Another lovely article, Mark. Tony Grieg's achievements as a cricketer have always appeared undervalued to me, especially given the great WI sides he faced in his era, not to mention the small matter of Messrs Lillee and Thompson! With the exception of Dale Steyn, today's batsmen have it pretty easy. Whilst cricket as a whole should thank Grieg and Packer for the revolution they started to make cricket as professional as it is now, there's no doubt that the bitterness felt by Grieg's departure from English cricket really buried the true worth of the man as a world class all rounder. Here's hoping he can use all that legendary fight to win his latest and greatest battle. Jem

Posted by Trapper439 on (November 1, 2012, 13:48 GMT)

@bestbuddy: Sobers wasn't "forced" to start bowling spin by encroaching age. He started his Test career as a left arm orthodox spinner who batted at number 9. It was only later that his batting and seam bowling talent gradually and yet spectacularly came to the fore.

Posted by Unomaas on (November 1, 2012, 13:25 GMT)

Whenever the Saffers and Aussies meet in test cricket, the atmosphere is electric! I always get the feeling that Australia is big brother and SA little brother and little brother is trying to prove himself to big brother. As a Saffa supporter, every other series or game is a sideshow until we get to play the Aussies. While I would venture to say that our team looks better on paper, I would never rule out a Australian team even if they were the lowest ranked! The best of enemies...thats what we are! So bring it on Assies! Let the contest of wills begin!

Posted by devil_in_details on (November 1, 2012, 13:14 GMT)

Best of luck to Tony Greig in his fight against cancer and may he win like Yuvi did. Indian fans would be in for a treat as from 9th of Nov till 17th of Dec there would be good quality Test cricket to enjoy from the two test series and their time zone gives them the advantage of conveniently viewing both. I know for sure that I will be up early morning to catch the action from Australia and I am sure many others would also be doing the exact same thing:)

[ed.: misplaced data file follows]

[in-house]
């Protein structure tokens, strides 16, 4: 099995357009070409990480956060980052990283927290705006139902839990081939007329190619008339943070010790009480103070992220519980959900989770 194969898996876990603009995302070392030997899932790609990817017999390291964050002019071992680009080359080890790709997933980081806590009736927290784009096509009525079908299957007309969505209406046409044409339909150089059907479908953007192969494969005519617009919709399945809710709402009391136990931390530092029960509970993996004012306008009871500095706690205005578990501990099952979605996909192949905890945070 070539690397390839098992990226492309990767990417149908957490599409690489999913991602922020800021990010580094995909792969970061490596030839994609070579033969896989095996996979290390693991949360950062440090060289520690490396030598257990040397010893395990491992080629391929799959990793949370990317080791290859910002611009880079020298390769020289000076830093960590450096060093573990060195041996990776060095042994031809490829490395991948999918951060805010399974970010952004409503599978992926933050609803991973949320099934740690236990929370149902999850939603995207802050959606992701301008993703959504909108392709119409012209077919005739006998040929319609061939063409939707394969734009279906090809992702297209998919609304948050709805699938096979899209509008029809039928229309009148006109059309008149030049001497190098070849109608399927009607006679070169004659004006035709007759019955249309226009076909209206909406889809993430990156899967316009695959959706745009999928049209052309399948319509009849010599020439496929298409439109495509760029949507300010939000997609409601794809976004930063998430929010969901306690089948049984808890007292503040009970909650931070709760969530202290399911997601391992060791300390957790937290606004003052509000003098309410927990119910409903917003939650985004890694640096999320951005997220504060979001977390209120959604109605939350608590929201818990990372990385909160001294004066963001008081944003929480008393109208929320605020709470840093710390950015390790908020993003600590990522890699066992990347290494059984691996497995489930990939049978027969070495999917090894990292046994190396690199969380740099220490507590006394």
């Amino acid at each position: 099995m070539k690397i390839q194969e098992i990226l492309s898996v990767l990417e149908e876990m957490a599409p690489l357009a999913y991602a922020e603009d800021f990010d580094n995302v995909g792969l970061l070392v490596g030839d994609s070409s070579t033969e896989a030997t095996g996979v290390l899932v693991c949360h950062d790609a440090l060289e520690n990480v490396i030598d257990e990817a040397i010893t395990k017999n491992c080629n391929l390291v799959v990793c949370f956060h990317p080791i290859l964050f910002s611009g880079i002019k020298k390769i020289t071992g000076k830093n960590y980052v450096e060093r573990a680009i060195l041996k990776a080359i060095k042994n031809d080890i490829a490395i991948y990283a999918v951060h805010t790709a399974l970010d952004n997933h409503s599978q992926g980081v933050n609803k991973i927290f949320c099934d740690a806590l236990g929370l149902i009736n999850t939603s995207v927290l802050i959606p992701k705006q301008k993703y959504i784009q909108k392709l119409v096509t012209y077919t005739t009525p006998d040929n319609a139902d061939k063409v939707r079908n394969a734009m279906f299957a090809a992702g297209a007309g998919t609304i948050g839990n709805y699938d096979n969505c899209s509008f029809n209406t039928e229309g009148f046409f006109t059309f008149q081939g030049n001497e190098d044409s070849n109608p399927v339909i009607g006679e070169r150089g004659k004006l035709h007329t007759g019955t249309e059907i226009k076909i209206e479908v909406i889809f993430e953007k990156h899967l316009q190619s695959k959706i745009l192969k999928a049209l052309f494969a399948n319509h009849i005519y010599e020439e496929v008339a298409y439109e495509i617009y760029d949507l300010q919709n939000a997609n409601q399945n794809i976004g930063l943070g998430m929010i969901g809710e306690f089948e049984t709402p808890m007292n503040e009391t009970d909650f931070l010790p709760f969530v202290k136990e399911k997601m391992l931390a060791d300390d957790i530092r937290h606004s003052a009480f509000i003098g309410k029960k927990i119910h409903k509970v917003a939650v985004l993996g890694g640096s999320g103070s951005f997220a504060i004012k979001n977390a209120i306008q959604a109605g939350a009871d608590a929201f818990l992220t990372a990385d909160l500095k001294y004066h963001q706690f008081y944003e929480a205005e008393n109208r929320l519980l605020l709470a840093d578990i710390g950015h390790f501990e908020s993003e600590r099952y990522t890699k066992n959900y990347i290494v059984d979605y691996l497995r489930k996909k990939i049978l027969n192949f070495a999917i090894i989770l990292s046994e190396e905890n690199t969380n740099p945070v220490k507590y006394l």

Posted by Neuen on (November 1, 2012, 13:09 GMT)

@Bollo Sobers played in a time when there were no bowling restrictions such as no over rate limit nor bouncer limits.

Secondly Sobers had the best bowling attack playing on his side. Tell me who was the great bowlers who played for Pakistan between 1958 and 1959?

Who were the great bowlers who played for India in that era? How many legends did he face concerning pace bowling from those two countries where he averaged 80 against each.

Unfortunately due to political reasons and stupidity he never faced the other best bowling attack that was the South Africans who wiped Australia 3-1 and 4-0 .

Kallis faced the best in the game from Akram, Younis, McGrath, Warne, Murali and have played more nations

Posted by   on (November 1, 2012, 12:58 GMT)

@bestbuddy, brilliant comment. Nailed it. I'm not going to necessarily argue who the better bowler out of Imran, Sobers etc were, it is frankly speaking unlikely to be Kallis (who simply hasn't bowled enough, especially in the past few years, to be selected purely based on that), but his batting is so remarkable that overall, he is the top all rounder, and one of the all time greatest batsman. His fielding is also spectacular.